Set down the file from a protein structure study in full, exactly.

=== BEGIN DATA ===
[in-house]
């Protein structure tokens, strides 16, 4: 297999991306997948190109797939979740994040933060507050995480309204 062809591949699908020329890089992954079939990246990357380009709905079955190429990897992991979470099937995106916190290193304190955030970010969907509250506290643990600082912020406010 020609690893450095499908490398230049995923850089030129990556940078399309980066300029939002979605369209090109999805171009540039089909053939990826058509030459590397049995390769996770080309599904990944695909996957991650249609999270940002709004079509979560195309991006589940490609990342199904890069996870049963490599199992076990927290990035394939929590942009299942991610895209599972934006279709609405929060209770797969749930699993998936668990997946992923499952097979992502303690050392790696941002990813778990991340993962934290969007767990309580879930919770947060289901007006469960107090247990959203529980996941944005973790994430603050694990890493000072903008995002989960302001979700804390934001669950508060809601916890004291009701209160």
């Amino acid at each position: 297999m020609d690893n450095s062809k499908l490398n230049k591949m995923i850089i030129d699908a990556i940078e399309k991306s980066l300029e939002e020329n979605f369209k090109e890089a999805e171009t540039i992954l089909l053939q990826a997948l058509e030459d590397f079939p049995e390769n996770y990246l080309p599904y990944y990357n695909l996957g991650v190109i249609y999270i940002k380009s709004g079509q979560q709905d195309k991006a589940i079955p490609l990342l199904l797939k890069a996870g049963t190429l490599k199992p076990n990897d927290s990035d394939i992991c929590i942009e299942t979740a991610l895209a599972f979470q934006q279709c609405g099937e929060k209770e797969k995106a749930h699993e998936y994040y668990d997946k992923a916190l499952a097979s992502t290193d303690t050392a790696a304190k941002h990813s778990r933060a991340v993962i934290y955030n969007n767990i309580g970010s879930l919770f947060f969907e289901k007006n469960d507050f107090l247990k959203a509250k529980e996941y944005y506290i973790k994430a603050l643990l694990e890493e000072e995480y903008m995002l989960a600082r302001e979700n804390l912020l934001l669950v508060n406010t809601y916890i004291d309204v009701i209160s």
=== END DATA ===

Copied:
[in-house]
């Protein structure tokens, strides 16, 4: 297999991306997948190109797939979740994040933060507050995480309204 062809591949699908020329890089992954079939990246990357380009709905079955190429990897992991979470099937995106916190290193304190955030970010969907509250506290643990600082912020406010 020609690893450095499908490398230049995923850089030129990556940078399309980066300029939002979605369209090109999805171009540039089909053939990826058509030459590397049995390769996770080309599904990944695909996957991650249609999270940002709004079509979560195309991006589940490609990342199904890069996870049963490599199992076990927290990035394939929590942009299942991610895209599972934006279709609405929060209770797969749930699993998936668990997946992923499952097979992502303690050392790696941002990813778990991340993962934290969007767990309580879930919770947060289901007006469960107090247990959203529980996941944005973790994430603050694990890493000072903008995002989960302001979700804390934001669950508060809601916890004291009701209160």
């Amino acid at each position: 297999m020609d690893n450095s062809k499908l490398n230049k591949m995923i850089i030129d699908a990556i940078e399309k991306s980066l300029e939002e020329n979605f369209k090109e890089a999805e171009t540039i992954l089909l053939q990826a997948l058509e030459d590397f079939p049995e390769n996770y990246l080309p599904y990944y990357n695909l996957g991650v190109i249609y999270i940002k380009s709004g079509q979560q709905d195309k991006a589940i079955p490609l990342l199904l797939k890069a996870g049963t190429l490599k199992p076990n990897d927290s990035d394939i992991c929590i942009e299942t979740a991610l895209a599972f979470q934006q279709c609405g099937e929060k209770e797969k995106a749930h699993e998936y994040y668990d997946k992923a916190l499952a097979s992502t290193d303690t050392a790696a304190k941002h990813s778990r933060a991340v993962i934290y955030n969007n767990i309580g970010s879930l919770f947060f969907e289901k007006n469960d507050f107090l247990k959203a509250k529980e996941y944005y506290i973790k994430a603050l643990l694990e890493e000072e995480y903008m995002l989960a600082r302001e979700n804390l912020l934001l669950v508060n406010t809601y916890i004291d309204v009701i209160s």